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Author: Veronica T. Watson

Publisher: Univ. Press of Mississippi

ISBN: 1496801482

Category: Literary Criticism

Page: 182

View: 2646

The Souls of White Folk: African American Writers Theorize Whiteness is the first study to consider the substantial body of African American writing that critiques whiteness as social construction and racial identity. Arguing against the prevailing approach to these texts that says African American writers retreated from issues of “race” when they wrote about whiteness, Veronica T. Watson instead identifies this body of literature as an African American intellectual and literary tradition that she names “the literature of white estrangement.” In chapters that theorize white double consciousness (W. E. B. Du Bois and Charles Chesnutt), white womanhood and class identity (Zora Neale Hurston and Frank Yerby), and the socio-spatial subjectivity of southern whites during the civil rights era (Melba Patillo Beals), Watson explores the historically situated theories and analyses of whiteness provided by the literature of white estrangement from the late nineteenth through the mid-twentieth centuries. She argues that these texts are best understood as part of a multipronged approach by African American writers to challenge and dismantle white supremacy in the United States and demonstrates that these texts have an important place in the growing field of critical whiteness studies.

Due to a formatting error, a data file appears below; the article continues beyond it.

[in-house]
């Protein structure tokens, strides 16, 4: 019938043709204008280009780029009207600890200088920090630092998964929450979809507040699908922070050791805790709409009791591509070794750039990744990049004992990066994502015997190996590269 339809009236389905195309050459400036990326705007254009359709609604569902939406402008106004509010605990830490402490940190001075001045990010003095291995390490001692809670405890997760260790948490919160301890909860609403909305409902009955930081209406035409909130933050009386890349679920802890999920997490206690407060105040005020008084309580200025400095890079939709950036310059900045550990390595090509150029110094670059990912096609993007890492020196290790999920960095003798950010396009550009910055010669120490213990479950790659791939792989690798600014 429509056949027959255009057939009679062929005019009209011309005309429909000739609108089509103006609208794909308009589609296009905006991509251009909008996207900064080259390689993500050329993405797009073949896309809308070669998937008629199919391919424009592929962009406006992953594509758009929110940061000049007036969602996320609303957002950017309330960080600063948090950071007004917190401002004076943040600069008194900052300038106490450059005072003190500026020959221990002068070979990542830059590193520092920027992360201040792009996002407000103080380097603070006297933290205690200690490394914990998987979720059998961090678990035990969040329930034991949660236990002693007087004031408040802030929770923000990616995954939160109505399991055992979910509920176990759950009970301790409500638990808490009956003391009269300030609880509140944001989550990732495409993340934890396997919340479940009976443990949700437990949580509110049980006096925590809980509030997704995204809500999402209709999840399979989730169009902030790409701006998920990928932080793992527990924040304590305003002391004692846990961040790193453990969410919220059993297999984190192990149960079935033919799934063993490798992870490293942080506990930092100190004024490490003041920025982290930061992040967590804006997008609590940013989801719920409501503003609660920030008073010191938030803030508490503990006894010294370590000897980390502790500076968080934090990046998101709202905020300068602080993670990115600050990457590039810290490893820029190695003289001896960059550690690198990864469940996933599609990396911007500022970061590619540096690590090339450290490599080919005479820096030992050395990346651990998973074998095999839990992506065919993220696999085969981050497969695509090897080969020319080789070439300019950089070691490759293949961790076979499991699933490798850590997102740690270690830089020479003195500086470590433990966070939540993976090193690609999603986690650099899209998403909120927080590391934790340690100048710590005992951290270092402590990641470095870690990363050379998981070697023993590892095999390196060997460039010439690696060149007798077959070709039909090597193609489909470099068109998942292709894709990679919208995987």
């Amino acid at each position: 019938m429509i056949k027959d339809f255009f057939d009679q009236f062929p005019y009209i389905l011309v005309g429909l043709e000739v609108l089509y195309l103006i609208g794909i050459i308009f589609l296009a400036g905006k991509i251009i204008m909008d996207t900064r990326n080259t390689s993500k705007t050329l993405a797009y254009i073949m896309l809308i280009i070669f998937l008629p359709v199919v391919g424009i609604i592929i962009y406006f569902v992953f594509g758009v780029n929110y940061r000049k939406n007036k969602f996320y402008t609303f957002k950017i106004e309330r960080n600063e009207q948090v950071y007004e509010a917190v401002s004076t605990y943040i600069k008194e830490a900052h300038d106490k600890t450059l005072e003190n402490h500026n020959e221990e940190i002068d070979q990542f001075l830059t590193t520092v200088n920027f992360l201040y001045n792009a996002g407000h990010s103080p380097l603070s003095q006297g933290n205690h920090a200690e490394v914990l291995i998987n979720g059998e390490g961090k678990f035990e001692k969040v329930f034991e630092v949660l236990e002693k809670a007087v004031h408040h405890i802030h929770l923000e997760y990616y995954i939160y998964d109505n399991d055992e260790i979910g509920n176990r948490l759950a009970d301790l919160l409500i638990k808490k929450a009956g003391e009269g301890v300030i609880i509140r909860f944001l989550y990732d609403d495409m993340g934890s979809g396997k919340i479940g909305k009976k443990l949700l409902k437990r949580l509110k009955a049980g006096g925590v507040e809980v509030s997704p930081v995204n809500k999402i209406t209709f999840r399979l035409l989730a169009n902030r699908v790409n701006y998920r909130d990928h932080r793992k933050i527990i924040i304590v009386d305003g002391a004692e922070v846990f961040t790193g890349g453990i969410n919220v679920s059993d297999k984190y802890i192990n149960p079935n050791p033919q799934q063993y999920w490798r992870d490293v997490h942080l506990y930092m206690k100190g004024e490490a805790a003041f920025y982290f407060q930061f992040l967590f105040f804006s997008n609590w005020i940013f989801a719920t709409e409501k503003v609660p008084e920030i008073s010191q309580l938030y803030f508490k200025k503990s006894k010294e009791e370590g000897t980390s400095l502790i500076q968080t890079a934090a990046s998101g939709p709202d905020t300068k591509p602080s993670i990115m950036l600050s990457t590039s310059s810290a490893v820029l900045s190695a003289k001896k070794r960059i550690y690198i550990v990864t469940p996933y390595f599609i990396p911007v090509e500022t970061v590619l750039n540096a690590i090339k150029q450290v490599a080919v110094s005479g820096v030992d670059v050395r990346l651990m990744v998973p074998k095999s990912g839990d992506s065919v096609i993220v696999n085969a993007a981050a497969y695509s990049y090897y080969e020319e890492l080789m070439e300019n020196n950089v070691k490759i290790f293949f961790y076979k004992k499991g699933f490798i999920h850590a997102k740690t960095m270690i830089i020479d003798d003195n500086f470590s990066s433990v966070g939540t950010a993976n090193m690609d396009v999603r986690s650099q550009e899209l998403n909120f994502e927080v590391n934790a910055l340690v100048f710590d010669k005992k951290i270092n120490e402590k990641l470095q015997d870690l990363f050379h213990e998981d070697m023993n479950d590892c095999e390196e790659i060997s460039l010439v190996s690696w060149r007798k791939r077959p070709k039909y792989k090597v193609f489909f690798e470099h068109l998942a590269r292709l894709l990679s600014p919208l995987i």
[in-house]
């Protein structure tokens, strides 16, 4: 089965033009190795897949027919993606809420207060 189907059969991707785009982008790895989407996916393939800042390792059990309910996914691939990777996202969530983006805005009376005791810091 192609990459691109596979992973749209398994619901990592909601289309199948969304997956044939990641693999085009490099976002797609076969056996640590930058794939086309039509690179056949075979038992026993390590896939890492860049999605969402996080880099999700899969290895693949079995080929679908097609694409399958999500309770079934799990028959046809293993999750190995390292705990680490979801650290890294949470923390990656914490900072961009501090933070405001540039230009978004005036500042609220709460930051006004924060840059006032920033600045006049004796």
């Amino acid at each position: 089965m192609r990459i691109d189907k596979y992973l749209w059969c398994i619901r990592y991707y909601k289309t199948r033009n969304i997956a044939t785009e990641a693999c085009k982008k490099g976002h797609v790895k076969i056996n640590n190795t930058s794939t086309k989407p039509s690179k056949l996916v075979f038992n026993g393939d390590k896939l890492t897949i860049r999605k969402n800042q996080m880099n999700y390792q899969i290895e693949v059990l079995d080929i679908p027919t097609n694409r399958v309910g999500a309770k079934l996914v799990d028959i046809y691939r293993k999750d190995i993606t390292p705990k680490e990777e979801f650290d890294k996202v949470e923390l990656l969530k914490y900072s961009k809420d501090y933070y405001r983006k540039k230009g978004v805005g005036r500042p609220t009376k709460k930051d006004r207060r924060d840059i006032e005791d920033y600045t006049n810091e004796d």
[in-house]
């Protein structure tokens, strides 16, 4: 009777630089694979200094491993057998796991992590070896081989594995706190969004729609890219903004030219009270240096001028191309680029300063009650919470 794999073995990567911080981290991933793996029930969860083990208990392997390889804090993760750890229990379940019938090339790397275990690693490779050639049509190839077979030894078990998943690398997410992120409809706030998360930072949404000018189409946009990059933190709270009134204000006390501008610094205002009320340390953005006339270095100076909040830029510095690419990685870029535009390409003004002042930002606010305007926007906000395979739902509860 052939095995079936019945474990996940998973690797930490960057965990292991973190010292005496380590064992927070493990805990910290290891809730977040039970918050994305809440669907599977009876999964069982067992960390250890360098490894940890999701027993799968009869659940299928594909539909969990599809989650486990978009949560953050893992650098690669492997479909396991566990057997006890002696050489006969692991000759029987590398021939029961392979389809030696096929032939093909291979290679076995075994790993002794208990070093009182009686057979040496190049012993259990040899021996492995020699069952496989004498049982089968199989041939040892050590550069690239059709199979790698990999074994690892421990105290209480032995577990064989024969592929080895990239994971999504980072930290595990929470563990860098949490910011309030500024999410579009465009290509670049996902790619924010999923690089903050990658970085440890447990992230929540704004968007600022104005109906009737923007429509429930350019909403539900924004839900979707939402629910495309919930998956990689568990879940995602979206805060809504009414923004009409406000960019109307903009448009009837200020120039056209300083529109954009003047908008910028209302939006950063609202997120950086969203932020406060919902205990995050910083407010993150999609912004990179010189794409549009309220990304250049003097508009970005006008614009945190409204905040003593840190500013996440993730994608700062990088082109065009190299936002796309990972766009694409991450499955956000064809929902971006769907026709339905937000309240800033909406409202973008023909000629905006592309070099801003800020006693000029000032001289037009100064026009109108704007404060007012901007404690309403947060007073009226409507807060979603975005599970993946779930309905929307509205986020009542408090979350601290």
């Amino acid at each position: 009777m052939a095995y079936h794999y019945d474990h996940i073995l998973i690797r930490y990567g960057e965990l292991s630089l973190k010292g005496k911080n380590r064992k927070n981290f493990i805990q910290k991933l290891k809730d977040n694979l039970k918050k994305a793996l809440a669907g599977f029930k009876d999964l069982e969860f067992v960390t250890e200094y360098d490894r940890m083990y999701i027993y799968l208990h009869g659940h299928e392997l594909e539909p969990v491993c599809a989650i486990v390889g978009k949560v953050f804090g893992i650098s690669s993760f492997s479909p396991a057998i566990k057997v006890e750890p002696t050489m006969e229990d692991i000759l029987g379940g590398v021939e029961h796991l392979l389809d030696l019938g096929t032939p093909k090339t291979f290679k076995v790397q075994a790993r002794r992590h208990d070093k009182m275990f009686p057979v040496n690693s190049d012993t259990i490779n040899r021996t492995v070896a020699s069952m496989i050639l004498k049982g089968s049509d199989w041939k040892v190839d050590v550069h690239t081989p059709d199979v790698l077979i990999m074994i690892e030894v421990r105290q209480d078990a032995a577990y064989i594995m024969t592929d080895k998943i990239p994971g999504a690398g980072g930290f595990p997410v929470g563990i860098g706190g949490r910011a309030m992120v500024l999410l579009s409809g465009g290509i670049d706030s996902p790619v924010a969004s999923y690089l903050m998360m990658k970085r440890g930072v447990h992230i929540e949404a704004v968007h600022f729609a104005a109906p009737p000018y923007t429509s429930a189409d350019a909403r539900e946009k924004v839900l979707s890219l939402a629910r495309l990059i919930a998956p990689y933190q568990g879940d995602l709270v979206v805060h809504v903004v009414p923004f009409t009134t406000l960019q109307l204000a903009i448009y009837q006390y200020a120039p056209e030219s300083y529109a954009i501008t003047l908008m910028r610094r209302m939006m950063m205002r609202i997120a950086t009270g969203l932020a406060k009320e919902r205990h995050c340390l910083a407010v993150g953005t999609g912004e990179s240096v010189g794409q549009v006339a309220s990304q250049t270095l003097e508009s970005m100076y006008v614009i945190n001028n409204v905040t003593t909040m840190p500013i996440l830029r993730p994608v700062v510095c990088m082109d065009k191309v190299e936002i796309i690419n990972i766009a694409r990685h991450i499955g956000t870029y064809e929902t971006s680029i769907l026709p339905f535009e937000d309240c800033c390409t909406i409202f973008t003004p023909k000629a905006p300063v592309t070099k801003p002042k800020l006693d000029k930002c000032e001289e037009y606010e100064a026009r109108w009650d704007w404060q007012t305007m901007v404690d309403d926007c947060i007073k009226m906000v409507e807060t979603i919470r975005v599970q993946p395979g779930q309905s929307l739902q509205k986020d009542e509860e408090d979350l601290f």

Resistance to Public School Desegregation

Little Rock, Arkansas, and Beyond

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Author: Frances Lisa Baer

Publisher: Lfb Scholarly Pub Llc

ISBN: N.A

Category: History

Page: 328

View: 5386

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Freedom Facts and Firsts

400 Years of the African American Civil Rights Experience

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Author: Jessie Carney Smith,Linda T Wynn

Publisher: Visible Ink Press

ISBN: 1578592607